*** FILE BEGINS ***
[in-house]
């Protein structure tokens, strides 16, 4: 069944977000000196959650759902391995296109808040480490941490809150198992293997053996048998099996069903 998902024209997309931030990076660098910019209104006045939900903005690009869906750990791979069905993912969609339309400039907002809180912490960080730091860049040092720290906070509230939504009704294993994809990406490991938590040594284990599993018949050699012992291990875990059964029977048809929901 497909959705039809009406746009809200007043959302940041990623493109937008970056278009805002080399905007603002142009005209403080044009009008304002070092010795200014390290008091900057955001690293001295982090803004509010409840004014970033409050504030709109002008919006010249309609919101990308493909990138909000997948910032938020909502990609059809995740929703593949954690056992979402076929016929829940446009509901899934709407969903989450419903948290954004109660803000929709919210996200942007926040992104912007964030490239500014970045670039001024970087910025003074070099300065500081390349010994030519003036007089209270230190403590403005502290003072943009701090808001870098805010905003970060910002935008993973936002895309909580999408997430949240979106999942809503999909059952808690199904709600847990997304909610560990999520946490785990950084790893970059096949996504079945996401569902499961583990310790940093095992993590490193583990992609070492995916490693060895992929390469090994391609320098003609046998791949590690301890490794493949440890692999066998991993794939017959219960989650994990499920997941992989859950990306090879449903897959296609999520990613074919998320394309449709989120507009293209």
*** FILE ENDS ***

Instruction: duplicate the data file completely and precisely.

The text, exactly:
[in-house]
């Protein structure tokens, strides 16, 4: 069944977000000196959650759902391995296109808040480490941490809150198992293997053996048998099996069903 998902024209997309931030990076660098910019209104006045939900903005690009869906750990791979069905993912969609339309400039907002809180912490960080730091860049040092720290906070509230939504009704294993994809990406490991938590040594284990599993018949050699012992291990875990059964029977048809929901 497909959705039809009406746009809200007043959302940041990623493109937008970056278009805002080399905007603002142009005209403080044009009008304002070092010795200014390290008091900057955001690293001295982090803004509010409840004014970033409050504030709109002008919006010249309609919101990308493909990138909000997948910032938020909502990609059809995740929703593949954690056992979402076929016929829940446009509901899934709407969903989450419903948290954004109660803000929709919210996200942007926040992104912007964030490239500014970045670039001024970087910025003074070099300065500081390349010994030519003036007089209270230190403590403005502290003072943009701090808001870098805010905003970060910002935008993973936002895309909580999408997430949240979106999942809503999909059952808690199904709600847990997304909610560990999520946490785990950084790893970059096949996504079945996401569902499961583990310790940093095992993590490193583990992609070492995916490693060895992929390469090994391609320098003609046998791949590690301890490794493949440890692999066998991993794939017959219960989650994990499920997941992989859950990306090879449903897959296609999520990613074919998320394309449709989120507009293209």